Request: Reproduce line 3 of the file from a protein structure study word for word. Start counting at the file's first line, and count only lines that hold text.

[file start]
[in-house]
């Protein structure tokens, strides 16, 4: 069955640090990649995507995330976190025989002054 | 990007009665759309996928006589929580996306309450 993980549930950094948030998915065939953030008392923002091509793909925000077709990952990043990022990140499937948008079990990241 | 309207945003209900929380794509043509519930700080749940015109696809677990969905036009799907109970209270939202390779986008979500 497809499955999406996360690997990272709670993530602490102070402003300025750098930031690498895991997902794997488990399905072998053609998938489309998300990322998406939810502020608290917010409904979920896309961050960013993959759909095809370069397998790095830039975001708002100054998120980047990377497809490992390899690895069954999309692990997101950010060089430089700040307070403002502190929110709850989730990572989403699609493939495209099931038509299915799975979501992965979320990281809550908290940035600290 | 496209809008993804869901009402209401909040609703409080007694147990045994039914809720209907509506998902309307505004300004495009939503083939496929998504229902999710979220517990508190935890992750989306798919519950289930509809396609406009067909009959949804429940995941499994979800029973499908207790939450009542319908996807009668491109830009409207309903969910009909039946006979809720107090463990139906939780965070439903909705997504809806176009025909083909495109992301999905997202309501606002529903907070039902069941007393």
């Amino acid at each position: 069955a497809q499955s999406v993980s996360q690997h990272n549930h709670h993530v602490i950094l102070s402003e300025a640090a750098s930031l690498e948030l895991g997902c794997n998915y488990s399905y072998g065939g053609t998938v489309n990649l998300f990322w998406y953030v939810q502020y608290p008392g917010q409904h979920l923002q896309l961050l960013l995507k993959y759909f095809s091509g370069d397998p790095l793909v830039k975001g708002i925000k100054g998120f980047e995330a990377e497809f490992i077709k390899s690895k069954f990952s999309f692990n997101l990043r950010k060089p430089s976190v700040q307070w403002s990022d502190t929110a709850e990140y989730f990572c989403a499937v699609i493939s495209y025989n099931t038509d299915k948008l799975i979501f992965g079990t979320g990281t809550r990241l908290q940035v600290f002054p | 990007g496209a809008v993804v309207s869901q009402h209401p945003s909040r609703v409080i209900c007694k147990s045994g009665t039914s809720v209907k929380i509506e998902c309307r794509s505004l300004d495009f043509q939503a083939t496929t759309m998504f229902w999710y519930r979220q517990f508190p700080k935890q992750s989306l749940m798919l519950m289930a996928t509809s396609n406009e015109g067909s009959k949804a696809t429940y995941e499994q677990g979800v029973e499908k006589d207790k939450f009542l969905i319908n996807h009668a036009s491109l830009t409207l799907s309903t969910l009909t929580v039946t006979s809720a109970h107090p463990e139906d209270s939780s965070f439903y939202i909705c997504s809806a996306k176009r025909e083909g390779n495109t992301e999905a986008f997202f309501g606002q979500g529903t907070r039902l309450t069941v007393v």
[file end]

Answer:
């Amino acid at each position: 069955a497809q499955s999406v993980s996360q690997h990272n549930h709670h993530v602490i950094l102070s402003e300025a640090a750098s930031l690498e948030l895991g997902c794997n998915y488990s399905y072998g065939g053609t998938v489309n990649l998300f990322w998406y953030v939810q502020y608290p008392g917010q409904h979920l923002q896309l961050l960013l995507k993959y759909f095809s091509g370069d397998p790095l793909v830039k975001g708002i925000k100054g998120f980047e995330a990377e497809f490992i077709k390899s690895k069954f990952s999309f692990n997101l990043r950010k060089p430089s976190v700040q307070w403002s990022d502190t929110a709850e990140y989730f990572c989403a499937v699609i493939s495209y025989n099931t038509d299915k948008l799975i979501f992965g079990t979320g990281t809550r990241l908290q940035v600290f002054p | 990007g496209a809008v993804v309207s869901q009402h209401p945003s909040r609703v409080i209900c007694k147990s045994g009665t039914s809720v209907k929380i509506e998902c309307r794509s505004l300004d495009f043509q939503a083939t496929t759309m998504f229902w999710y519930r979220q517990f508190p700080k935890q992750s989306l749940m798919l519950m289930a996928t509809s396609n406009e015109g067909s009959k949804a696809t429940y995941e499994q677990g979800v029973e499908k006589d207790k939450f009542l969905i319908n996807h009668a036009s491109l830009t409207l799907s309903t969910l009909t929580v039946t006979s809720a109970h107090p463990e139906d209270s939780s965070f439903y939202i909705c997504s809806a996306k176009r025909e083909g390779n495109t992301e999905a986008f997202f309501g606002q979500g529903t907070r039902l309450t069941v007393v």